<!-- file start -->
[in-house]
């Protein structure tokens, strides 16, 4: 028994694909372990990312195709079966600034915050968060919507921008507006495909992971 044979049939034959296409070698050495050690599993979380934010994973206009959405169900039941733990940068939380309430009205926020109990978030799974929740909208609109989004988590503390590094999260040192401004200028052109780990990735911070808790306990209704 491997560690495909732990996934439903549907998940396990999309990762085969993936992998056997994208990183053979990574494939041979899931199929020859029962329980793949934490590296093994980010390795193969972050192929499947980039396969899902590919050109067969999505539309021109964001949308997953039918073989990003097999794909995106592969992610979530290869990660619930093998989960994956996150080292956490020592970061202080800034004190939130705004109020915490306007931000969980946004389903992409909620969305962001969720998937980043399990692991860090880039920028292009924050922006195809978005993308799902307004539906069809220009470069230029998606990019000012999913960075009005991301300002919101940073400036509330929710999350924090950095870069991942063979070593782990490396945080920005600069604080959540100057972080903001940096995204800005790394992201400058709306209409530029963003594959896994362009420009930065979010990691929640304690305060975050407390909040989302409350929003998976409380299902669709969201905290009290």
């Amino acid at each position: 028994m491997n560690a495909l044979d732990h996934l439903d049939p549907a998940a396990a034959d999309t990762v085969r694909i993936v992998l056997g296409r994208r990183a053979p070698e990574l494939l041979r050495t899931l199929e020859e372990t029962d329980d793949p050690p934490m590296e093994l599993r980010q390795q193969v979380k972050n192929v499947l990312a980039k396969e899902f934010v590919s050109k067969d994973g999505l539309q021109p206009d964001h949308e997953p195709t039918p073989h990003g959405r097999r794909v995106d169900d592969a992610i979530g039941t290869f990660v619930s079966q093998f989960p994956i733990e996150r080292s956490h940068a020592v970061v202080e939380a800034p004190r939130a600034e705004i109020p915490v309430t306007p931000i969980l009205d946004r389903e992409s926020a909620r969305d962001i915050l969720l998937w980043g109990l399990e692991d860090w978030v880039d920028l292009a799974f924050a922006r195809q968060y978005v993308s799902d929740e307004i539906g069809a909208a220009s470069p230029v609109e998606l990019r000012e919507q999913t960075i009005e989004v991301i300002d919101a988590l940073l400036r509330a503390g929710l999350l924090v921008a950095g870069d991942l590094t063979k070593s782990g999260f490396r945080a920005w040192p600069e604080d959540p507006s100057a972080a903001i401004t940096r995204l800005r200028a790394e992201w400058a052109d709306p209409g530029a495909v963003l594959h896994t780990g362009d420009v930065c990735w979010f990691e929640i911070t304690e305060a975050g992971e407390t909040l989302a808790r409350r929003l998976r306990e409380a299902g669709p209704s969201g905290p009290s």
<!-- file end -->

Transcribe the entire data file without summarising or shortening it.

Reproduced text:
[in-house]
């Protein structure tokens, strides 16, 4: 028994694909372990990312195709079966600034915050968060919507921008507006495909992971 044979049939034959296409070698050495050690599993979380934010994973206009959405169900039941733990940068939380309430009205926020109990978030799974929740909208609109989004988590503390590094999260040192401004200028052109780990990735911070808790306990209704 491997560690495909732990996934439903549907998940396990999309990762085969993936992998056997994208990183053979990574494939041979899931199929020859029962329980793949934490590296093994980010390795193969972050192929499947980039396969899902590919050109067969999505539309021109964001949308997953039918073989990003097999794909995106592969992610979530290869990660619930093998989960994956996150080292956490020592970061202080800034004190939130705004109020915490306007931000969980946004389903992409909620969305962001969720998937980043399990692991860090880039920028292009924050922006195809978005993308799902307004539906069809220009470069230029998606990019000012999913960075009005991301300002919101940073400036509330929710999350924090950095870069991942063979070593782990490396945080920005600069604080959540100057972080903001940096995204800005790394992201400058709306209409530029963003594959896994362009420009930065979010990691929640304690305060975050407390909040989302409350929003998976409380299902669709969201905290009290």
């Amino acid at each position: 028994m491997n560690a495909l044979d732990h996934l439903d049939p549907a998940a396990a034959d999309t990762v085969r694909i993936v992998l056997g296409r994208r990183a053979p070698e990574l494939l041979r050495t899931l199929e020859e372990t029962d329980d793949p050690p934490m590296e093994l599993r980010q390795q193969v979380k972050n192929v499947l990312a980039k396969e899902f934010v590919s050109k067969d994973g999505l539309q021109p206009d964001h949308e997953p195709t039918p073989h990003g959405r097999r794909v995106d169900d592969a992610i979530g039941t290869f990660v619930s079966q093998f989960p994956i733990e996150r080292s956490h940068a020592v970061v202080e939380a800034p004190r939130a600034e705004i109020p915490v309430t306007p931000i969980l009205d946004r389903e992409s926020a909620r969305d962001i915050l969720l998937w980043g109990l399990e692991d860090w978030v880039d920028l292009a799974f924050a922006r195809q968060y978005v993308s799902d929740e307004i539906g069809a909208a220009s470069p230029v609109e998606l990019r000012e919507q999913t960075i009005e989004v991301i300002d919101a988590l940073l400036r509330a503390g929710l999350l924090v921008a950095g870069d991942l590094t063979k070593s782990g999260f490396r945080a920005w040192p600069e604080d959540p507006s100057a972080a903001i401004t940096r995204l800005r200028a790394e992201w400058a052109d709306p209409g530029a495909v963003l594959h896994t780990g362009d420009v930065c990735w979010f990691e929640i911070t304690e305060a975050g992971e407390t909040l989302a808790r409350r929003l998976r306990e409380a299902g669709p209704s969201g905290p009290s």